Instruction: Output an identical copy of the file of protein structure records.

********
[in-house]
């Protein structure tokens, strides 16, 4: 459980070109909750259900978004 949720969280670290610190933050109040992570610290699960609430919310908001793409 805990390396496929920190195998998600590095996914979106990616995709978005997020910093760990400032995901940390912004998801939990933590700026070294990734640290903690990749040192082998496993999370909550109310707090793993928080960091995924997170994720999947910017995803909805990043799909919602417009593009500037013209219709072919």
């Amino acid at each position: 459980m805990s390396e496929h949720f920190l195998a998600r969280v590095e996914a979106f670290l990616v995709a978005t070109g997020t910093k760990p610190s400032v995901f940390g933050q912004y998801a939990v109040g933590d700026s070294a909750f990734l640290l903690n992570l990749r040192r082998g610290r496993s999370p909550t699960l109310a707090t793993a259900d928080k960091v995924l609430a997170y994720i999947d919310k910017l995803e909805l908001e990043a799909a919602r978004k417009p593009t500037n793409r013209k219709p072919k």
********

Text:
[in-house]
């Protein structure tokens, strides 16, 4: 459980070109909750259900978004 949720969280670290610190933050109040992570610290699960609430919310908001793409 805990390396496929920190195998998600590095996914979106990616995709978005997020910093760990400032995901940390912004998801939990933590700026070294990734640290903690990749040192082998496993999370909550109310707090793993928080960091995924997170994720999947910017995803909805990043799909919602417009593009500037013209219709072919």
């Amino acid at each position: 459980m805990s390396e496929h949720f920190l195998a998600r969280v590095e996914a979106f670290l990616v995709a978005t070109g997020t910093k760990p610190s400032v995901f940390g933050q912004y998801a939990v109040g933590d700026s070294a909750f990734l640290l903690n992570l990749r040192r082998g610290r496993s999370p909550t699960l109310a707090t793993a259900d928080k960091v995924l609430a997170y994720i999947d919310k910017l995803e909805l908001e990043a799909a919602r978004k417009p593009t500037n793409r013209k219709p072919k």